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Tax Year 2020 State Health Insurance Mandates

Even though there is no longer a federal penalty for not having health insurance, four states and Washington DC do impose a penalty for residents not having health insurance for all or part of 2020.

As an additional reminder, California has instituted its own version of health insurance reform which includes a separate state subsidy that is similar to the Affordable Care Act.

Below are details of the penalty provisions for each of the affected States:

California
Beginning in calendar year 2020 all California residents must have health insurance. A lot of the rules are similar to the Affordable Care Act and California does have a penalty if an individual does not have health insurance.

The Penalty for not having health insurance is the higher of:

  • $750 per adult and $375 per dependent child under 18Or
  • 2.5% of their gross household income that exceeds the filing threshold for their filing status on their California individual income tax return

There are exemptions that are similar to what was available under the Affordable Care Act before the federal penalty went away. See California Form FTB 3853 instructions for a complete list of exemptions and how to apply for each one.

California taxpayers who obtain their insurance through Covered California will be receiving a California Insurance Marketplace Statement (Form FTB 3895) that is similar to the Federal Form 1095-A and will need to complete FTB Form 3849 to reconcile the subsidy with the calculated Premium Assistance Subsidy credit.

For more details on the penalty, exemptions, subsidies and the reconciliation see the Health Care Mandate page on the California Franchise Tax Board’s website.

Rhode Island
Beginning with calendar year 2020, all Rhode Island residents must have health insurance.

Rhode Island only added penalty and exemption provisions for health insurance.

The penalty is the higher of:

  • 2.5% of the household incomeOr
  • $695 per adult plus $347.50 per dependent child under 18

Rhode Island does have exemptions that were similar to what the IRS had before the federal penalty was calculated to zero.

For more details, see the Health Coverage Mandate page on the Rhode Island Division of Taxation website.

District of Columbia
Beginning with calendar year 2019, all Washington DC residents must have health insurance.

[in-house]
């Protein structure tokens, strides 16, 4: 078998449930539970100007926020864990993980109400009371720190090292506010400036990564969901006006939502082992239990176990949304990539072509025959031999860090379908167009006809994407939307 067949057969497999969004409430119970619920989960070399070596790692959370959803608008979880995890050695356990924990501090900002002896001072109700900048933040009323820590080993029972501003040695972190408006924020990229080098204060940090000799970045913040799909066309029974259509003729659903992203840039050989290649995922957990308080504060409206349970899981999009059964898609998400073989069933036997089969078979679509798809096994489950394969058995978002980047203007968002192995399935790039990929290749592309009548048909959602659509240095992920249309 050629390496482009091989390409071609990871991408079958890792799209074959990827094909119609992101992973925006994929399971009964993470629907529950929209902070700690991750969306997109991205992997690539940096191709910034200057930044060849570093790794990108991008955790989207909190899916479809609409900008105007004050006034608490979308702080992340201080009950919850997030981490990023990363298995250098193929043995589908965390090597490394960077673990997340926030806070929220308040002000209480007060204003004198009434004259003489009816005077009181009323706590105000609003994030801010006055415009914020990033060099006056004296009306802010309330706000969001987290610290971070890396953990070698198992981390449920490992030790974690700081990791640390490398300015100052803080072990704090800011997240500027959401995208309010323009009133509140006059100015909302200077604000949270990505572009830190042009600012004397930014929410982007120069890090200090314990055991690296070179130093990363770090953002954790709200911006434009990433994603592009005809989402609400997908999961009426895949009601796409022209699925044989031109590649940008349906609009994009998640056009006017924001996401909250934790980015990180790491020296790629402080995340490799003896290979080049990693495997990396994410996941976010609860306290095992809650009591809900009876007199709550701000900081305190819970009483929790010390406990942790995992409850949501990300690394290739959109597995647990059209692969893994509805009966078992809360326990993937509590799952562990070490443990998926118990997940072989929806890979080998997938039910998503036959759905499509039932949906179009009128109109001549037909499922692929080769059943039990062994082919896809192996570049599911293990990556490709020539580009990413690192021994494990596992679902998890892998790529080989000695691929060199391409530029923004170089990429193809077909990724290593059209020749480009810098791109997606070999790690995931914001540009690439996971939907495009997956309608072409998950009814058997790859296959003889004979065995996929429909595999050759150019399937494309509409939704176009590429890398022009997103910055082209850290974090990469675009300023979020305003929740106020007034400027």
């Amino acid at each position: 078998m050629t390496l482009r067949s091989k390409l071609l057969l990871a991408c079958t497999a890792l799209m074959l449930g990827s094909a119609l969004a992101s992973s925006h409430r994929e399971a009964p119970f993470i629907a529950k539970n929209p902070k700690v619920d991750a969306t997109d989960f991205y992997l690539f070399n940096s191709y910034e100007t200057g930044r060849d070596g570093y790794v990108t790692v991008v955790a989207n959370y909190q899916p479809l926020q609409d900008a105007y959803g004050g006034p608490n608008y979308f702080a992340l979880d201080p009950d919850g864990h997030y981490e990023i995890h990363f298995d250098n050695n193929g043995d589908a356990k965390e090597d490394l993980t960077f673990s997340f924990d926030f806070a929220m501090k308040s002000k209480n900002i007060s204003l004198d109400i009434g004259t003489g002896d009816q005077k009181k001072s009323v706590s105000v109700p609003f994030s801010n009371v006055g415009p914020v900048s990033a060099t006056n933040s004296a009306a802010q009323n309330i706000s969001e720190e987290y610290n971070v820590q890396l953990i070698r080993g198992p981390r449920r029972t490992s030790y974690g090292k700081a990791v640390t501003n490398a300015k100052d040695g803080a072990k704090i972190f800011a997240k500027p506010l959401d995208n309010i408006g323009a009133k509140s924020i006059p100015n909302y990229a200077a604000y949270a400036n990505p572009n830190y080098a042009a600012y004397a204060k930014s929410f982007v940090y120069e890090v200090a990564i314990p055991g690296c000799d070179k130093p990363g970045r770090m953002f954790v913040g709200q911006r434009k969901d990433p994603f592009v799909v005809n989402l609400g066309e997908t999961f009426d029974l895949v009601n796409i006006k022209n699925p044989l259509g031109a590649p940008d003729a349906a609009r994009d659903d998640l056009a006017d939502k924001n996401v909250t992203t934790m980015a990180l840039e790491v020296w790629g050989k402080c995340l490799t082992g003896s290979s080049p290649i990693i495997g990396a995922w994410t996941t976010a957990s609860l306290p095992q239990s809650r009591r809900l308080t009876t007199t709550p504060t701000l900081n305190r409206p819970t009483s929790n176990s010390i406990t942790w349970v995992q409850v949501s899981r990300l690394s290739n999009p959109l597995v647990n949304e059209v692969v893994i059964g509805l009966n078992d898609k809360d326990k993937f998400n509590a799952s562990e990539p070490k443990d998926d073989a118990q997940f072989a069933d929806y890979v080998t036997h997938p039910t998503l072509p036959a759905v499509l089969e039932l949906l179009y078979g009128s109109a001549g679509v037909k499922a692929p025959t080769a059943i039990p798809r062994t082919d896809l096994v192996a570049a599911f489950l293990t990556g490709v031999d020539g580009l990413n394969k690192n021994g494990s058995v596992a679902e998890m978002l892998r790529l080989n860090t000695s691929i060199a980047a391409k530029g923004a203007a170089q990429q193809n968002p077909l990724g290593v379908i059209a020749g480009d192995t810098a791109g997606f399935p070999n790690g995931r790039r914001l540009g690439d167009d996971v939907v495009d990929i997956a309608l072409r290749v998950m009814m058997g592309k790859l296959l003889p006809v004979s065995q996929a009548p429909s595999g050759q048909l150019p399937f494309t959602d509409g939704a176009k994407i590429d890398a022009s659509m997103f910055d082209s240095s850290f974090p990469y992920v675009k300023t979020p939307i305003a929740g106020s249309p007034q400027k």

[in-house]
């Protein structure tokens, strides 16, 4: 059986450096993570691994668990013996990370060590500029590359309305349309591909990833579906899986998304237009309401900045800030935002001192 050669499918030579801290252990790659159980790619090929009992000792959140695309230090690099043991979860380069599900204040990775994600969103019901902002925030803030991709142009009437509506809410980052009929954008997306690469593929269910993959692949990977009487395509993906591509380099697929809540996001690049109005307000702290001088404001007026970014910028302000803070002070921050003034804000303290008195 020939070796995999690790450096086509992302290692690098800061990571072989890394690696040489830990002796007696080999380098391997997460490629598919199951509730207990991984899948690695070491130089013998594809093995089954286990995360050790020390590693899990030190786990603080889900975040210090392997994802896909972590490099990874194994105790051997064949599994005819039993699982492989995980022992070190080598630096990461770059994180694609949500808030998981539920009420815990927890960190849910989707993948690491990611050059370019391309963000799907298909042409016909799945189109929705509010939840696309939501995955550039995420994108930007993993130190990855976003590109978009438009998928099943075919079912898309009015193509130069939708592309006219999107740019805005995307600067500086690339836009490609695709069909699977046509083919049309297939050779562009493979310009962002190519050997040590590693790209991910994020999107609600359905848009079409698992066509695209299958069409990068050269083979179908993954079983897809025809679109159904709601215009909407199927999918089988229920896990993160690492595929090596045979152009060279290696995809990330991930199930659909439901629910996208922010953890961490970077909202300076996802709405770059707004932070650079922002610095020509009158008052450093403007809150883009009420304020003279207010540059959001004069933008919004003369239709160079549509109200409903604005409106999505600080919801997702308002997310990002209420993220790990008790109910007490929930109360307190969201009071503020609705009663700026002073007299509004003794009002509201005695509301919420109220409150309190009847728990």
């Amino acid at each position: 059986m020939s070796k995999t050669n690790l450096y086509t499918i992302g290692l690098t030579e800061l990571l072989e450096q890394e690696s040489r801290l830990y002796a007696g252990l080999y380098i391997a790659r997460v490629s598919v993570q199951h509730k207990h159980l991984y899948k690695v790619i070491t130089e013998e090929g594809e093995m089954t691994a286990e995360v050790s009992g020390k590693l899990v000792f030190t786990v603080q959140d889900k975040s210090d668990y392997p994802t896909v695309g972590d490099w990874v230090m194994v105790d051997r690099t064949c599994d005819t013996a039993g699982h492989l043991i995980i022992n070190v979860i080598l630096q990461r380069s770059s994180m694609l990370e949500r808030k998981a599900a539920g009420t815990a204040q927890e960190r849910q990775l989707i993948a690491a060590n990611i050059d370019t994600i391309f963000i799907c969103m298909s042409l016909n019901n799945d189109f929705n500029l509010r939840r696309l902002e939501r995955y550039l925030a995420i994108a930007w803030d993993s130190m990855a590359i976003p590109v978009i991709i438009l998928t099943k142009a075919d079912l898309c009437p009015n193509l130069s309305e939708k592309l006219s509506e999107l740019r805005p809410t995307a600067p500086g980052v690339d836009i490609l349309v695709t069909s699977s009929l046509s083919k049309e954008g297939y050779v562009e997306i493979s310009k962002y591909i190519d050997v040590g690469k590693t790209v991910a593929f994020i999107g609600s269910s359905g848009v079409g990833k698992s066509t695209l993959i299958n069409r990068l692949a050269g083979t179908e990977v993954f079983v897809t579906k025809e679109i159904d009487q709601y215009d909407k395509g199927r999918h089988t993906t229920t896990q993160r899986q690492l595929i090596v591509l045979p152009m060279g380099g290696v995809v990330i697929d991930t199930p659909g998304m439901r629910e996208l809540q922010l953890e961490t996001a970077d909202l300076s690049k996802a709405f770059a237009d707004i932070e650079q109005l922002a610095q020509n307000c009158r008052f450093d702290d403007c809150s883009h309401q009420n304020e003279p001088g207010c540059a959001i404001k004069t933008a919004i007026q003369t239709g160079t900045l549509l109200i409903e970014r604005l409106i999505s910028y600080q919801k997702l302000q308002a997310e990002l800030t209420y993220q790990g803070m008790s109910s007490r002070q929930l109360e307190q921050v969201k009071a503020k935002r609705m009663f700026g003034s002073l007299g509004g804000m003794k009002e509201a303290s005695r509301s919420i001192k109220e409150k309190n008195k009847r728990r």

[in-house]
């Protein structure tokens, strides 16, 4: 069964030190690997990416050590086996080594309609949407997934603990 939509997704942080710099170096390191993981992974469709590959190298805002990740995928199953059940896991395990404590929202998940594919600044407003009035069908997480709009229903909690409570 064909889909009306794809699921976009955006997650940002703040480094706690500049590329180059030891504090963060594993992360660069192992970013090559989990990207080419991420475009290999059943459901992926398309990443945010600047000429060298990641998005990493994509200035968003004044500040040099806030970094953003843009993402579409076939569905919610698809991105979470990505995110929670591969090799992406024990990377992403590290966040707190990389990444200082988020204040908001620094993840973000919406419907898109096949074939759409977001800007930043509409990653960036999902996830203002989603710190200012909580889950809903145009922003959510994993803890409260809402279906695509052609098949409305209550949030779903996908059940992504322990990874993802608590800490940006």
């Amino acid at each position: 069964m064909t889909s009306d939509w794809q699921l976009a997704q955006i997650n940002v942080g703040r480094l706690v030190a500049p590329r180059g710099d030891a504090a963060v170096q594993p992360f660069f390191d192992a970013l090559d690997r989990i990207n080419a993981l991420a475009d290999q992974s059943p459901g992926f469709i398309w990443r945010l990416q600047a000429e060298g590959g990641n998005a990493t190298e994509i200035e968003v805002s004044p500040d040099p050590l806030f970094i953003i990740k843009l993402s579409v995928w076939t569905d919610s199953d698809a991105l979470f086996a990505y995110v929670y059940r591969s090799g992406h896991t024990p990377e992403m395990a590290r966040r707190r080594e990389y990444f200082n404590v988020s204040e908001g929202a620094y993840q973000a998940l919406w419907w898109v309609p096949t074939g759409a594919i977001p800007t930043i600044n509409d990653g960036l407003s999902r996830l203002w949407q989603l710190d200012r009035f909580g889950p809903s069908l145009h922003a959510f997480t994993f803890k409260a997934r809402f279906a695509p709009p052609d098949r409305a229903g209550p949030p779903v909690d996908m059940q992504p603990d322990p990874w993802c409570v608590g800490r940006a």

Washington DC only added penalty and exemption provisions for health insurance. The only subsidy is a federal subsidy.

The penalty is the higher of:

  • 2.5% of the household incomeOr
  • $695 per adult plus $347.50 per dependent child under 18

Washing DC does have exemptions that are similar to what the IRS had before the federal penalty was calculated to zero.

For more details see the Individual Responsibility page on the DC Health Link website.

New Jersey
Beginning with calendar year 2019, all New Jersey residents must have health insurance.

New Jersey only added penalty and exemption provisions for health insurance. The only subsidy is the federal subsidy.

The penalty is the higher of:

  • 2.5% of the household incomeOr
  • $695 per adult plus $347.50 per dependent child under 18

The penalty does not apply for taxpayers with $10,000 or less of income ($20,000 for MFJ).

New Jersey does have exemptions that are similar to what the IRS had before the federal penalty was calculated to zero.

For more details see the NJ Shared Responsibility page on the New Jersey Treasury website.

Massachusetts
Massachusetts has had a health insurance requirement since 2008.

The only subsidy involved is the federal subsidy.

The penalty is based on where the household income falls as a percentage of the federal poverty limit as follows:

  • 150% to 200%: $22 per month or $264 per year
  • 200.01% to 250%: $43 per month or $516 per year
  • 250.01% to 300%: $65 per month or $780 per year
  • Above 300%: $135 per month or $1,620 per year

There are exemptions for hardship that are listed on the Massachusetts website.

For more details see the Health Care Reform page on the Massachusetts website.

Vermont
Beginning with calendar year 2020, all Vermont residents must have health insurance.

There is not a penalty associated with this mandate.

For more details see the Vermont Health Insurance Marketplace page on the HealthInsurance.org website.

Mark Castro, CPA

Mark Castro, CPA

Mark has been with CrossLink Professional Tax Solutions (CPTS) since 2008, but has been in the tax industry since 1990. As the government/tax industry liaison for CPTS, Mark has been very active in working with the IRS, States, and other tax industry members to help improve communications, promote standardization, and simplification of eFile systems. Mark has also been active with industry associations as a board member of the National Association of Computerized Processors (NACTP) and the Council of Electronic Revenue Communication Advancement (CERCA) for many years. These two associations work with the IRS and States to help solve key eFile and electronic tax system issues and work to improve the operations of the State and IRS eFile systems.
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